The tattoo parlor on the ground floor of the Chelsea Hotel was nearly empty on Saturday afternoon, and Ivan Arte, a worker there, said he had only one scheduled appointment, a man coming in to get a half-sleeve dragon with flowers.
Mr. Arte said the snow and Halloween weekend might have combined to keep customers away.
But after the snow is cleared and Halloween is over, the shop, the Rising Dragon Chelsea Tattoo Company, will be gone.
The parlor’s owner, Darren Rosa, has operated out of the Chelsea Hotel since 1997. He said that when his lease ran out in 2007, he and the hotel’s longtime manager and part-owner, Stanley Bard, were unable to agree to terms for a new lease. Instead, Mr. Rosa said, they shook hands on a deal for him to pay rent on a month-by-month basis.
In August, however, the developer Joseph Chetrit bought the landmarked building on West 23rd Street.
In early September, Mr. Rosa met with the building’s new management and, he said, was asked to move his shop elsewhere. “He said they were looking for retail that would embody ‘lifestyle,’ ” added Mr. Rosa, 46, remarking that he was unsure what “lifestyle” meant.
The Chelsea’s other storefront tenants, he said, like Chelsea Guitars, were not asked to leave. “The guitar guys were cool,” he said, laughing.
It is still unclear exactly how the new owners intends to remake the hotel, which stopped accepting guests in August and is now undergoing renovations.
But the departure of Chelsea Tattoo may signal the direction, and renovation documents filed with the Department of Buildings offer further hints. According to a form filed by Gene Kaufman, the architect carrying out the renovations, the new ownership plans to add a gym and a rooftop bar to the building.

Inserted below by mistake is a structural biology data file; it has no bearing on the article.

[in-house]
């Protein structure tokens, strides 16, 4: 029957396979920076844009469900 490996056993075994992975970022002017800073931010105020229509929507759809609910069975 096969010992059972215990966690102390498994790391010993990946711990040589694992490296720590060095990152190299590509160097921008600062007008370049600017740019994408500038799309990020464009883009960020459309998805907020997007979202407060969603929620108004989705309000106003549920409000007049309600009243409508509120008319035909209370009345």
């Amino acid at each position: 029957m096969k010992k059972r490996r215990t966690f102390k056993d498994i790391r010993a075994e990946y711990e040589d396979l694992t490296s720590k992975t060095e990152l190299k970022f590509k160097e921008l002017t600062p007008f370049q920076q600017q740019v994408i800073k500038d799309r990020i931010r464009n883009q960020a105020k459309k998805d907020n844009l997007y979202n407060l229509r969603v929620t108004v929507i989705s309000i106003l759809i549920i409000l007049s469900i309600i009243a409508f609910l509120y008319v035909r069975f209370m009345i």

The building’s managers did not respond to requests for comment.
Most of the tenants of the Chelsea’s 83 apartments remain, and many of them are unhappy with how the renovation is being carried out. Three weeks ago, the residents of about 40 apartments formed a new tenants’ association and hired a lawyer, Samuel J. Himmelstein, to represent them. The two sides were scheduled to meet last Wednesday, but the Chelsea’s owners cancelled the meeting, Mr. Himmelstein said. They were likely to meet this week, he added.
Rising Dragon must move out by Monday.
Dan Courtenay, the owner of Chelsea Guitars, said he was unsure who his new neighbors would be. He got his sole tattoo years ago at Rising Dragon. “I feel terrible that it’s going out,” he said, “because they’re great guys and very talented.”
The tattoo parlors employees, however, will not lose their jobs, Mr. Rosa said. After his lease ran out in 2007, he opened a second parlor on West 14th Street, just east of Avenue of the Americas. He said that store was on a much busier block and did well.
That parlor is on the second floor. He said he was renovating other space on fourth floor for the tattoo artists who were leaving the Chelsea.
“They’re going to land on their feet,” Mr. Courtenay said.